Virtual Reality – Is it about to revolutionise the world as we know it?

According to Facebook, 75% of all business owners expect to be utilizing VR technology in the next two years, while global spending on AR and VR is set to rise 6 times.
Neil Stone

The future is Virtual Reality

According to Facebook, 75% of all business owners expect to be utilizing VR technology in the next two years, while global spending on AR and VR is set to rise 6 times. There are countless reports pointing to this positive future for virtual reality. The AR and VR market is expected to grow to $209bn by 2022. For me, it’s a welcome indicator that at Talkout, our VR as a service platform is on the right journey for scale. There is no doubt that VR transformation within business services and support is undergoing record growth, right across the world, right now.

I’ve been working in technology for 25 years, primarily developing tech solutions that enable large-scale businesses to become more efficient & effective. Projects ranged from major players like BT to organisations such as the Chamber of Commerce and the development of tech connectivity within science parks.

Immersive gaming inspires employee training

A constant theme throughout my career has been figuring out how to unlock business efficiency and almost more importantly, how to design friction-free integration for new technology to help do that. The challenge for any innovation is often not if it is needed but when it is needed and whether humans are ready to embrace change at that time.

That’s why gamification and the gaming experience has constantly inspired me to think differently. I wish I could capture just 10% of that game playing joy and engagement. My ambition is to bring that immersive experience to everyone in the workplace.

Having developed my own studio, my work in games technology naturally progressed into virtual reality. The VR adoption journey started in gaming although now occupies an ever-increasing space across multiple organisational sectors from military training to education. The enterprise and entrepreneurial energy behind VR is growing even faster.  As Facebook predicted, businesses will soon overtake the entertainment sector, using VR to enhance successful user engagement.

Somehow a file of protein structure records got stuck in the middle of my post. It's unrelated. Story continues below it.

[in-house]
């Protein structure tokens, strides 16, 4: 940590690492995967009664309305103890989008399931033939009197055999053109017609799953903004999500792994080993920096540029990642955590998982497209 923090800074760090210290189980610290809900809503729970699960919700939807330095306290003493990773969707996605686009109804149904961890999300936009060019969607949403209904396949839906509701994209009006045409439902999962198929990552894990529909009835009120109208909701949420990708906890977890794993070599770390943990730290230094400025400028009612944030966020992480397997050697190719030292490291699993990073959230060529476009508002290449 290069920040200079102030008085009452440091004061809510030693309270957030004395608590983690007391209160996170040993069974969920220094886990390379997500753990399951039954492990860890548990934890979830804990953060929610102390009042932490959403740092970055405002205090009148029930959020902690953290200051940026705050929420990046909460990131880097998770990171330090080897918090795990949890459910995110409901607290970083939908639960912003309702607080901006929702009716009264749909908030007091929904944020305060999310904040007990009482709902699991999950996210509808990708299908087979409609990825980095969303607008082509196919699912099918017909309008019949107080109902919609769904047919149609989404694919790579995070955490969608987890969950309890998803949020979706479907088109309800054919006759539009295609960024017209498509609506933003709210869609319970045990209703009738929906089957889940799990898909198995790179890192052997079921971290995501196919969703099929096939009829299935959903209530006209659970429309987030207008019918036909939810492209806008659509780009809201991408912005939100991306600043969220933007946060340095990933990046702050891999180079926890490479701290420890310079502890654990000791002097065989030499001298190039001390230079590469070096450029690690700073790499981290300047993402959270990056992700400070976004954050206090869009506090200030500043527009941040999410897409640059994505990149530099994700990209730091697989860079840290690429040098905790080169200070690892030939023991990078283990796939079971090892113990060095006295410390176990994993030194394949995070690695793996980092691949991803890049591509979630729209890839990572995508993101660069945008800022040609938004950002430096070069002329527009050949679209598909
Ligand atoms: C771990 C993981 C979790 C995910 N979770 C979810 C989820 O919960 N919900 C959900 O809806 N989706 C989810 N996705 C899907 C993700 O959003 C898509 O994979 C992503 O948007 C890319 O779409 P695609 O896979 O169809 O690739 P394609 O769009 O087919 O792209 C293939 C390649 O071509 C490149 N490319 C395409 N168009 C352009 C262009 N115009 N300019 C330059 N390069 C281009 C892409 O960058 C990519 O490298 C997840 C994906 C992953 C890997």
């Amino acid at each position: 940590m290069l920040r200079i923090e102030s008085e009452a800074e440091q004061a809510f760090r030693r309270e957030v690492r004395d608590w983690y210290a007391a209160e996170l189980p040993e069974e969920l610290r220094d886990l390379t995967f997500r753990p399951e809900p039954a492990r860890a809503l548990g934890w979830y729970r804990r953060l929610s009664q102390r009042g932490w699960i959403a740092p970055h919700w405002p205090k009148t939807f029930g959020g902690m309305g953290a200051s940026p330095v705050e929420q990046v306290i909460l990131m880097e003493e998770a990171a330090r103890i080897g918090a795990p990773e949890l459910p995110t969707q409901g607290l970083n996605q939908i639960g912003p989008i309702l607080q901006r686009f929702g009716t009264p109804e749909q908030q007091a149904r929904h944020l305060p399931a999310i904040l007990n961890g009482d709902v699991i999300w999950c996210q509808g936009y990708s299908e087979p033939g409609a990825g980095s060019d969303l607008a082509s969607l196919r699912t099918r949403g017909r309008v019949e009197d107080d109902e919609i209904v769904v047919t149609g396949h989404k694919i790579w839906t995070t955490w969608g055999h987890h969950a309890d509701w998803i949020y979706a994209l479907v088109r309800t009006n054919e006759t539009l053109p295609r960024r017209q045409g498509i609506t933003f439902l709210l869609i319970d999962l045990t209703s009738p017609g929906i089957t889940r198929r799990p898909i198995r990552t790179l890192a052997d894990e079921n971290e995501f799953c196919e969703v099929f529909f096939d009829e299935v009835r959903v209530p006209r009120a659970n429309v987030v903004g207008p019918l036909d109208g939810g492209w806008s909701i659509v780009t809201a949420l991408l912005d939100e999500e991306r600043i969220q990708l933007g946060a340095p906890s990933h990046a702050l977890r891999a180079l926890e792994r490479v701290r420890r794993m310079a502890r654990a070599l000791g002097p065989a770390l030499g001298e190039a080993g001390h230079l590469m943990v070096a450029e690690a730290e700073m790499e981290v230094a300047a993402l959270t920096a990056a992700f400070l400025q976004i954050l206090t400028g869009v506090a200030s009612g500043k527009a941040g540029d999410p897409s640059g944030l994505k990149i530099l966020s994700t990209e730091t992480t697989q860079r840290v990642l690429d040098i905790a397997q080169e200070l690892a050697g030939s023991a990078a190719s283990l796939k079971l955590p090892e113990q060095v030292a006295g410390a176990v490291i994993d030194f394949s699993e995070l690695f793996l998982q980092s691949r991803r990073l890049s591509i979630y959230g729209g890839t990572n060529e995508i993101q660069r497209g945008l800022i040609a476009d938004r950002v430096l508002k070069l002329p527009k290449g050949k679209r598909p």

Organisation development re-wired

With [1] the Talkout Worlds VRaaS platform, I’m incredibly excited about how we can realise this global vision. Our goal is to positively transform workplace training and wellbeing support for teams through leading-edge technology. We call it ‘organisational development re-wired’. It’s where we combine software, VR, and mobile applications to accelerate learning and support in a culture of workplace wellbeing and connection. After significant investment, we now have a platform that removes many of the conventional barriers to VR and has the potential to revolutionise how organisations approach learning and development. It’s already being framed as the Netflix of training. We’re proud to be the disruptors of outdated training conventions and wellbeing support.

So what makes us different?

In simple terms, our ‘plug and play model is easy to use, standardised for all businesses, cost-effective, and just like Netflix, immerses users with multiple layers of content and modules that are easy to select. We offer each user their own personal development journey. By integrating VR training with our mobile app and online resources that support positive mental health at work, users can access, manage, track and re-play their entire development journey.